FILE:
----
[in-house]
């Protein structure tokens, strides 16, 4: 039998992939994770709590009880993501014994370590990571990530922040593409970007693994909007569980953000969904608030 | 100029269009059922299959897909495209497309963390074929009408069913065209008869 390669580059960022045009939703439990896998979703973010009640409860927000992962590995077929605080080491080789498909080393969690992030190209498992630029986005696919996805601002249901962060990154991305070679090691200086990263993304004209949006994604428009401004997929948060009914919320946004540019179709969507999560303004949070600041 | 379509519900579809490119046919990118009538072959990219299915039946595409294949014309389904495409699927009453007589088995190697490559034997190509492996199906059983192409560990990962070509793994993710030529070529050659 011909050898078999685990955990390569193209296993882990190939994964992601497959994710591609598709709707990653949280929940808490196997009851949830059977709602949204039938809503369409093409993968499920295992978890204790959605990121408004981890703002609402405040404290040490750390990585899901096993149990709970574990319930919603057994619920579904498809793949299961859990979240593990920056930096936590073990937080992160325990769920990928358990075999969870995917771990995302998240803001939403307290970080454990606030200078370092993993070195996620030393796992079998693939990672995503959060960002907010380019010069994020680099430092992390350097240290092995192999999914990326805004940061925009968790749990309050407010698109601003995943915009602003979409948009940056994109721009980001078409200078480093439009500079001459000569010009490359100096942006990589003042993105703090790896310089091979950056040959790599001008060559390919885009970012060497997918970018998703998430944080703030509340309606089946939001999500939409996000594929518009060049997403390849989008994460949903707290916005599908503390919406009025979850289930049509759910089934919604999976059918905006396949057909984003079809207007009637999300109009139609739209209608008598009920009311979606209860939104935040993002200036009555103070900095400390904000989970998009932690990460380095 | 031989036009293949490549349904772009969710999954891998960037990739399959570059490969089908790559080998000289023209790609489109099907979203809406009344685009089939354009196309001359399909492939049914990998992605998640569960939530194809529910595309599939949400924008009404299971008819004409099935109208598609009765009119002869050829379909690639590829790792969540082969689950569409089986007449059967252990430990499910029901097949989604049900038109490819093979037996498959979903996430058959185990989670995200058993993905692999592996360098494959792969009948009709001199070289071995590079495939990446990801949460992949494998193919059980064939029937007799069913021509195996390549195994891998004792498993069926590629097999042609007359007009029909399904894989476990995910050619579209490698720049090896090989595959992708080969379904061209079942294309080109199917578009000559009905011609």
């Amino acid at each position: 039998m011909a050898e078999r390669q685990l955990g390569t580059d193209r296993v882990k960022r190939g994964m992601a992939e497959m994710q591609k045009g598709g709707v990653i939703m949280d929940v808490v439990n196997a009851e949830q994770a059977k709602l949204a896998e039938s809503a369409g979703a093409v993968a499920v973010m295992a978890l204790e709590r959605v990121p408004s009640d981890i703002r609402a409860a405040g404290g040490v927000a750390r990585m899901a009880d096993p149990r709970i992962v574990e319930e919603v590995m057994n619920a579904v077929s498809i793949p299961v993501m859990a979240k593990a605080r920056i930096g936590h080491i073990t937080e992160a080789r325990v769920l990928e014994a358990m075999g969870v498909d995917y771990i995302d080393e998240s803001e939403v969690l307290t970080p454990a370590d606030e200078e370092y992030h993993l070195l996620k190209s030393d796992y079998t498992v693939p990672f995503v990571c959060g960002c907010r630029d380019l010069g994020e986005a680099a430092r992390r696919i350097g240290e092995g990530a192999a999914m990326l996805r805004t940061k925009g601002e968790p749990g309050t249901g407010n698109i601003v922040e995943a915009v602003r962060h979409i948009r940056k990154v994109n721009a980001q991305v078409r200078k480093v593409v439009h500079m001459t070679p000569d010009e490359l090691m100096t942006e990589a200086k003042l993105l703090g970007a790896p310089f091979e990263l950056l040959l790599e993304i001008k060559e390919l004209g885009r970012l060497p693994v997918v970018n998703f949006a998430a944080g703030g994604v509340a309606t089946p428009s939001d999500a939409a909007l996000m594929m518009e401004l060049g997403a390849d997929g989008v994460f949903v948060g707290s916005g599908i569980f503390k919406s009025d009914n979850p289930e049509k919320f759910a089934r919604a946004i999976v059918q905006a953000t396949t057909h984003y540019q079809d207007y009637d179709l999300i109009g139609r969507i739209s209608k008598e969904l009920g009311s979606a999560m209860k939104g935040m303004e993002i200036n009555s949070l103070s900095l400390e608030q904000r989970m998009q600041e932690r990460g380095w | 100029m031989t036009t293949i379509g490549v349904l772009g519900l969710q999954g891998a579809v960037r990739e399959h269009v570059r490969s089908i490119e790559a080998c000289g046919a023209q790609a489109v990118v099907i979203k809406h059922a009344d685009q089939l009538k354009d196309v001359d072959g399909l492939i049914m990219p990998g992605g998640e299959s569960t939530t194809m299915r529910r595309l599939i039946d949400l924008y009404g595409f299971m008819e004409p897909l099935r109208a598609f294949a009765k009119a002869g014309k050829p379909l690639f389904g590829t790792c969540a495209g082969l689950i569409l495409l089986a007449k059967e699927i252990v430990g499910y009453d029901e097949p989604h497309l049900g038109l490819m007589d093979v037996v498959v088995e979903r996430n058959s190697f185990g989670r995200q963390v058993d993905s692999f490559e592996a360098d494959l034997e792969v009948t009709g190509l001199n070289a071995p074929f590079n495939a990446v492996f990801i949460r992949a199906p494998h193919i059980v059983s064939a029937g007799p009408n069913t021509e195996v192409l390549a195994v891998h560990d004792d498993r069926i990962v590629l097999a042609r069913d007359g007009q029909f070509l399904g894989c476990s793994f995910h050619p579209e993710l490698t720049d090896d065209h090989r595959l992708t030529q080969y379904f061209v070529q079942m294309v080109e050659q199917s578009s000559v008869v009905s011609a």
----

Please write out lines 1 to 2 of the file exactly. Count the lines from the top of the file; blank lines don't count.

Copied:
[in-house]
């Protein structure tokens, strides 16, 4: 039998992939994770709590009880993501014994370590990571990530922040593409970007693994909007569980953000969904608030 | 100029269009059922299959897909495209497309963390074929009408069913065209008869 390669580059960022045009939703439990896998979703973010009640409860927000992962590995077929605080080491080789498909080393969690992030190209498992630029986005696919996805601002249901962060990154991305070679090691200086990263993304004209949006994604428009401004997929948060009914919320946004540019179709969507999560303004949070600041 | 379509519900579809490119046919990118009538072959990219299915039946595409294949014309389904495409699927009453007589088995190697490559034997190509492996199906059983192409560990990962070509793994993710030529070529050659 011909050898078999685990955990390569193209296993882990190939994964992601497959994710591609598709709707990653949280929940808490196997009851949830059977709602949204039938809503369409093409993968499920295992978890204790959605990121408004981890703002609402405040404290040490750390990585899901096993149990709970574990319930919603057994619920579904498809793949299961859990979240593990920056930096936590073990937080992160325990769920990928358990075999969870995917771990995302998240803001939403307290970080454990606030200078370092993993070195996620030393796992079998693939990672995503959060960002907010380019010069994020680099430092992390350097240290092995192999999914990326805004940061925009968790749990309050407010698109601003995943915009602003979409948009940056994109721009980001078409200078480093439009500079001459000569010009490359100096942006990589003042993105703090790896310089091979950056040959790599001008060559390919885009970012060497997918970018998703998430944080703030509340309606089946939001999500939409996000594929518009060049997403390849989008994460949903707290916005599908503390919406009025979850289930049509759910089934919604999976059918905006396949057909984003079809207007009637999300109009139609739209209608008598009920009311979606209860939104935040993002200036009555103070900095400390904000989970998009932690990460380095 | 031989036009293949490549349904772009969710999954891998960037990739399959570059490969089908790559080998000289023209790609489109099907979203809406009344685009089939354009196309001359399909492939049914990998992605998640569960939530194809529910595309599939949400924008009404299971008819004409099935109208598609009765009119002869050829379909690639590829790792969540082969689950569409089986007449059967252990430990499910029901097949989604049900038109490819093979037996498959979903996430058959185990989670995200058993993905692999592996360098494959792969009948009709001199070289071995590079495939990446990801949460992949494998193919059980064939029937007799069913021509195996390549195994891998004792498993069926590629097999042609007359007009029909399904894989476990995910050619579209490698720049090896090989595959992708080969379904061209079942294309080109199917578009000559009905011609």